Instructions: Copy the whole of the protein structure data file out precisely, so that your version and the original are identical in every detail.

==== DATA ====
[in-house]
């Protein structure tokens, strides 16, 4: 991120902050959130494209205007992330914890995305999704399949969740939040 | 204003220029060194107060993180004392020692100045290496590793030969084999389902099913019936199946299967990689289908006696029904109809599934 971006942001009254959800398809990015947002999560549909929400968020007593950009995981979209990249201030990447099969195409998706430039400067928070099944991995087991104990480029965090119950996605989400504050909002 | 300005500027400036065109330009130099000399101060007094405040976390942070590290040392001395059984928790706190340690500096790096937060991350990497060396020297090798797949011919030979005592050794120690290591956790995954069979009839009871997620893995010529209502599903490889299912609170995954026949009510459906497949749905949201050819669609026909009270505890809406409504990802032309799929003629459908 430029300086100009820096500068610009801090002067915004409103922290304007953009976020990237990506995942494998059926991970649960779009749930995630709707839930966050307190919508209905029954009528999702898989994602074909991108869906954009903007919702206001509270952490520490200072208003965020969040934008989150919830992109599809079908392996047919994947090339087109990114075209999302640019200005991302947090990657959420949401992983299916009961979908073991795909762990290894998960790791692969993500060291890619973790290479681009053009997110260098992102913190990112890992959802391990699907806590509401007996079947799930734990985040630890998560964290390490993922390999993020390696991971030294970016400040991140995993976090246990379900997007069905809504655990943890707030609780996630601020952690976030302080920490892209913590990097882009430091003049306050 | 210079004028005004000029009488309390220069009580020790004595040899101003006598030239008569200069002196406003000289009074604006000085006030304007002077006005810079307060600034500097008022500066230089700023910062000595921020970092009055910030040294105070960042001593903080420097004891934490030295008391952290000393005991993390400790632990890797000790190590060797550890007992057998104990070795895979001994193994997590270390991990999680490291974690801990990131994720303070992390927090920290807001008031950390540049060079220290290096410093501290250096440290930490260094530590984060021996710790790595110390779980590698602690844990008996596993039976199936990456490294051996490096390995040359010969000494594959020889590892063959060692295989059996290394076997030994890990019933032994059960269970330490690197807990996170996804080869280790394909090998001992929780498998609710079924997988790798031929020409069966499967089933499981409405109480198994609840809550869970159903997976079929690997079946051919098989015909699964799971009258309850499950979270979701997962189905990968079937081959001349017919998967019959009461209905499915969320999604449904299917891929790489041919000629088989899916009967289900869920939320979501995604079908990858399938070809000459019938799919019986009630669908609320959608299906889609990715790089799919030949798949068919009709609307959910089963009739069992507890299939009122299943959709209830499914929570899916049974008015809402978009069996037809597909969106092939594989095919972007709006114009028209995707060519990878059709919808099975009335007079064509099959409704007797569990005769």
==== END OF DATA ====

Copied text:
[in-house]
């Protein structure tokens, strides 16, 4: 991120902050959130494209205007992330914890995305999704399949969740939040 | 204003220029060194107060993180004392020692100045290496590793030969084999389902099913019936199946299967990689289908006696029904109809599934 971006942001009254959800398809990015947002999560549909929400968020007593950009995981979209990249201030990447099969195409998706430039400067928070099944991995087991104990480029965090119950996605989400504050909002 | 300005500027400036065109330009130099000399101060007094405040976390942070590290040392001395059984928790706190340690500096790096937060991350990497060396020297090798797949011919030979005592050794120690290591956790995954069979009839009871997620893995010529209502599903490889299912609170995954026949009510459906497949749905949201050819669609026909009270505890809406409504990802032309799929003629459908 430029300086100009820096500068610009801090002067915004409103922290304007953009976020990237990506995942494998059926991970649960779009749930995630709707839930966050307190919508209905029954009528999702898989994602074909991108869906954009903007919702206001509270952490520490200072208003965020969040934008989150919830992109599809079908392996047919994947090339087109990114075209999302640019200005991302947090990657959420949401992983299916009961979908073991795909762990290894998960790791692969993500060291890619973790290479681009053009997110260098992102913190990112890992959802391990699907806590509401007996079947799930734990985040630890998560964290390490993922390999993020390696991971030294970016400040991140995993976090246990379900997007069905809504655990943890707030609780996630601020952690976030302080920490892209913590990097882009430091003049306050 | 210079004028005004000029009488309390220069009580020790004595040899101003006598030239008569200069002196406003000289009074604006000085006030304007002077006005810079307060600034500097008022500066230089700023910062000595921020970092009055910030040294105070960042001593903080420097004891934490030295008391952290000393005991993390400790632990890797000790190590060797550890007992057998104990070795895979001994193994997590270390991990999680490291974690801990990131994720303070992390927090920290807001008031950390540049060079220290290096410093501290250096440290930490260094530590984060021996710790790595110390779980590698602690844990008996596993039976199936990456490294051996490096390995040359010969000494594959020889590892063959060692295989059996290394076997030994890990019933032994059960269970330490690197807990996170996804080869280790394909090998001992929780498998609710079924997988790798031929020409069966499967089933499981409405109480198994609840809550869970159903997976079929690997079946051919098989015909699964799971009258309850499950979270979701997962189905990968079937081959001349017919998967019959009461209905499915969320999604449904299917891929790489041919000629088989899916009967289900869920939320979501995604079908990858399938070809000459019938799919019986009630669908609320959608299906889609990715790089799919030949798949068919009709609307959910089963009739069992507890299939009122299943959709209830499914929570899916049974008015809402978009069996037809597909969106092939594989095919972007709006114009028209995707060519990878059709919808099975009335007079064509099959409704007797569990005769």